Mindfulness, an HR tool for a better wellbeing

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Mindfulness, an HR tool for a better wellbeing.

Welcome to the Adastra Blog, in this edition, we are talking all things mindfulness and wellbeing!

In recent years, there has been a rising interest among HR professionals into the practice of mindfulness meditation. But with an unexpected wellbeing crisis apparently already on us, or soon to be with rising levels of burnout, overwork and stress, mostly pandemic-sparked it is certainly a hotter topic than ever before.

Ultimately what we’re considering when we talk about mindfulness is a resilience to find a way to reduce stress and improve overall wellbeing.

According to the Health and Safety Executive (HSE) over 10 million working days were lost last year in the UK to stress…But were they really?

Stress is often misconceived, and in fact mindfulness shows us that it isn’t actually stress that’s the problem. Stress is inevitable but what makes stress a problem and leads to absenteeism or burnout is the way people react to it.

It is believed that many employees are in need of emotional and mental support during this unprecedented time. In some organisations mindfulness is already  being considered and guided meditations have been made available for employees to use at their own convenience and are considered simple measures to help support employees as a coping mechanism.

Mindfulness meditation is clinically proven to help the cessation of thought patterns that perpetuate the slow drip of stress hormones. After all, we are all human, and will often react badly to workplace stress at times, even if we practice mindfulness. However, the more we practice the more resilient we become. This is in part because mindfulness meditation helps rewire our brains.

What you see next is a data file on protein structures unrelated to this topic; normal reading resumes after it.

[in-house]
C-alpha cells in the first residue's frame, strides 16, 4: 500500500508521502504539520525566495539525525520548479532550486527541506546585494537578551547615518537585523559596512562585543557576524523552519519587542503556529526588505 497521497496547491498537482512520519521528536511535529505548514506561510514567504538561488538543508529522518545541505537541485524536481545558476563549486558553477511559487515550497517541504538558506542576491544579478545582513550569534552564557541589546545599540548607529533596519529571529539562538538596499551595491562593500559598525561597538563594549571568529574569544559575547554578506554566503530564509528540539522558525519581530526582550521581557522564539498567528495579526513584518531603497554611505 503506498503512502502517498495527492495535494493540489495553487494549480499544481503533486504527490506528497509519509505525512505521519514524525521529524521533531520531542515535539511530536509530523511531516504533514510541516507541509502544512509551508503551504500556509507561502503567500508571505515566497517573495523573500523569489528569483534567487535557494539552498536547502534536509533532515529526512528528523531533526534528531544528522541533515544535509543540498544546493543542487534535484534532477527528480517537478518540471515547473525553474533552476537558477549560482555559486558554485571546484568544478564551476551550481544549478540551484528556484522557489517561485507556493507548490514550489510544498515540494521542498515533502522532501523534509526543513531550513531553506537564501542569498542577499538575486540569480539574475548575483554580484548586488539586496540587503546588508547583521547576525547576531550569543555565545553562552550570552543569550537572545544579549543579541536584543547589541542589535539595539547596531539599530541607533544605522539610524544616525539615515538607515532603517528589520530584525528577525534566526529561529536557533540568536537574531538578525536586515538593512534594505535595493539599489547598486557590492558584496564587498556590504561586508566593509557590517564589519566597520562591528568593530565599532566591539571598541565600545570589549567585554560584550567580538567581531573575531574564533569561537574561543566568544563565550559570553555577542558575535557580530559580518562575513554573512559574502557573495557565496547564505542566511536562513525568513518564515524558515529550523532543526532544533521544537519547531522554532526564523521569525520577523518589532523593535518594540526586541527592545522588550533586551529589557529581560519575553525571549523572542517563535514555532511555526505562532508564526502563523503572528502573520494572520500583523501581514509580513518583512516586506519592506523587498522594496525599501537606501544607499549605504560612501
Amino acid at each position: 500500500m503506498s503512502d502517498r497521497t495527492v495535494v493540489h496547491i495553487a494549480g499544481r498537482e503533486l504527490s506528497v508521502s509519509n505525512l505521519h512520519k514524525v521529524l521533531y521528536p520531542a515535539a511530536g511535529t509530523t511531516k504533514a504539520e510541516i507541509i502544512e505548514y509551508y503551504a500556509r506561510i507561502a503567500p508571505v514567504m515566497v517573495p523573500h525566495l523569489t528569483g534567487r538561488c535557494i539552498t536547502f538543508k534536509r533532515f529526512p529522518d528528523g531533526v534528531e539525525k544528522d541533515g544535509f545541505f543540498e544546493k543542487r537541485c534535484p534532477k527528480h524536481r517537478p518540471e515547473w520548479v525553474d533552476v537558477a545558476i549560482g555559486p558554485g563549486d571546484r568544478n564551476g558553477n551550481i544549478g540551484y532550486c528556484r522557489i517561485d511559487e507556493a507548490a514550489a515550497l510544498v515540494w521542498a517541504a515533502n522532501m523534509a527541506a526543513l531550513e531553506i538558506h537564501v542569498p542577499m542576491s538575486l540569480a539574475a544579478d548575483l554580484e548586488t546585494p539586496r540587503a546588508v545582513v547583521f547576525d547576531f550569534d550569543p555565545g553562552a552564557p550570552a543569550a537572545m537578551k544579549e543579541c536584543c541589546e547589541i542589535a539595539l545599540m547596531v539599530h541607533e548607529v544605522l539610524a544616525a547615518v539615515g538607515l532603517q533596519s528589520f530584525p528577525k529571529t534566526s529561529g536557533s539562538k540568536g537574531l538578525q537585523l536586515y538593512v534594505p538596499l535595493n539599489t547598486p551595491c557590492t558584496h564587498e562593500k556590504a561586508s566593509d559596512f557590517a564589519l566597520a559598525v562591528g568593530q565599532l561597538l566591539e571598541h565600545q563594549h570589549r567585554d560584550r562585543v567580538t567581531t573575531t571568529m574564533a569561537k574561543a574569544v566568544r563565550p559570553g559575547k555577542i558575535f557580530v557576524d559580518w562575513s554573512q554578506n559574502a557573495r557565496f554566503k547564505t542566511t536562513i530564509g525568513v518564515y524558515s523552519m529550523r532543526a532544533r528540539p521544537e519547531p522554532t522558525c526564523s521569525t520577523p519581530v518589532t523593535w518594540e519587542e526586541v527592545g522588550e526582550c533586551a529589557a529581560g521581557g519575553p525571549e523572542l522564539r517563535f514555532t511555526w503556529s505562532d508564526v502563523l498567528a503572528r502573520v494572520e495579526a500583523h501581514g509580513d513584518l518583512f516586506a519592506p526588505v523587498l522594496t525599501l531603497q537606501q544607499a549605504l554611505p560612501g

Such practice will inevitably lead to reduced absenteeism, improvements in interpersonal relationships and higher productivity.

However, mindfulness or, indeed, any people centric-policies, would need to be part of an organisational strategy and culture to be successful. Employees need to know they’re valued and looked after, and leaders have a role to play in building a sense of confidence and calm while alleviating anxieties in these unsettling times.

This is not an easy feat but is increasingly important. Mindfulness helps to maintain a sense of normality and aid business continuity, as these are not normal times. Globally, people are working from home while juggling multiple responsibilities – looking after family members, providing access to daily food supplies, and ensuring children continue their education from home.

The reason mindfulness meditation is so exciting is that it provides your employees with a skill that allows them to take personal responsibility for their own wellbeing, whether at home or at work.

However, to be of any success and to experience the full benefits of mindfulness, an organisation would need to work with employees to consider the benefits, ideally working with a mindfulness instructor who understands your business or commit to setting up a regular mindfulness program.

While mindfulness does require practice and discipline, the basics can be taught very quickly and techniques can be effective in minutes. Therefore, it’s no surprise that mindfulness is fast becoming an invaluable tool for HR professionals and organisations who are dedicated to tackling the root causes of stress rather than simply dealing with its symptoms.

That’s it from us for this blog, however, If you have any further questions or need support on mindfulness and employee well being, please get in contact and we’ll be happy to chat: advice@adastrahr.co.uk